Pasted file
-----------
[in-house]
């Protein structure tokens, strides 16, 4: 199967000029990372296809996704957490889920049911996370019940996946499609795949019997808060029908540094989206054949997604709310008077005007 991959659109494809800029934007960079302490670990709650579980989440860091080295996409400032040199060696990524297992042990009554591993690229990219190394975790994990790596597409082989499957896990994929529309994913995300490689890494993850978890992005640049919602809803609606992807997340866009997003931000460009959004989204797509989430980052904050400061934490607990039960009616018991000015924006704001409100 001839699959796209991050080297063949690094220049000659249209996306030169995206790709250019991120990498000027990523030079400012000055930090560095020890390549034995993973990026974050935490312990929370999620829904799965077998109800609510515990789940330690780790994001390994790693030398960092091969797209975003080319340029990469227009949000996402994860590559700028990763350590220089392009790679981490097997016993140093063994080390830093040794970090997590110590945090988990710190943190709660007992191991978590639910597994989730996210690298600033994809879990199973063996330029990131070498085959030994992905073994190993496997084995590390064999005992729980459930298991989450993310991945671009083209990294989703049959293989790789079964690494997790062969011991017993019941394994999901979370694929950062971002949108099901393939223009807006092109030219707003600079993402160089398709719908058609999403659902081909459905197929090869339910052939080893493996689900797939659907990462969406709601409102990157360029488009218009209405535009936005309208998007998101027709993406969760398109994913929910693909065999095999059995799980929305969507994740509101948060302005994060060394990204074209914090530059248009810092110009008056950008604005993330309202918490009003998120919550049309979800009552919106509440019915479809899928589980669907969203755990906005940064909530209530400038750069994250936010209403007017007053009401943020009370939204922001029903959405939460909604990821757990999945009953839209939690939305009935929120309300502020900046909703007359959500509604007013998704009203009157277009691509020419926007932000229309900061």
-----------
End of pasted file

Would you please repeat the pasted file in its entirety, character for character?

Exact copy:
[in-house]
């Protein structure tokens, strides 16, 4: 199967000029990372296809996704957490889920049911996370019940996946499609795949019997808060029908540094989206054949997604709310008077005007 991959659109494809800029934007960079302490670990709650579980989440860091080295996409400032040199060696990524297992042990009554591993690229990219190394975790994990790596597409082989499957896990994929529309994913995300490689890494993850978890992005640049919602809803609606992807997340866009997003931000460009959004989204797509989430980052904050400061934490607990039960009616018991000015924006704001409100 001839699959796209991050080297063949690094220049000659249209996306030169995206790709250019991120990498000027990523030079400012000055930090560095020890390549034995993973990026974050935490312990929370999620829904799965077998109800609510515990789940330690780790994001390994790693030398960092091969797209975003080319340029990469227009949000996402994860590559700028990763350590220089392009790679981490097997016993140093063994080390830093040794970090997590110590945090988990710190943190709660007992191991978590639910597994989730996210690298600033994809879990199973063996330029990131070498085959030994992905073994190993496997084995590390064999005992729980459930298991989450993310991945671009083209990294989703049959293989790789079964690494997790062969011991017993019941394994999901979370694929950062971002949108099901393939223009807006092109030219707003600079993402160089398709719908058609999403659902081909459905197929090869339910052939080893493996689900797939659907990462969406709601409102990157360029488009218009209405535009936005309208998007998101027709993406969760398109994913929910693909065999095999059995799980929305969507994740509101948060302005994060060394990204074209914090530059248009810092110009008056950008604005993330309202918490009003998120919550049309979800009552919106509440019915479809899928589980669907969203755990906005940064909530209530400038750069994250936010209403007017007053009401943020009370939204922001029903959405939460909604990821757990999945009953839209939690939305009935929120309300502020900046909703007359959500509604007013998704009203009157277009691509020419926007932000229309900061």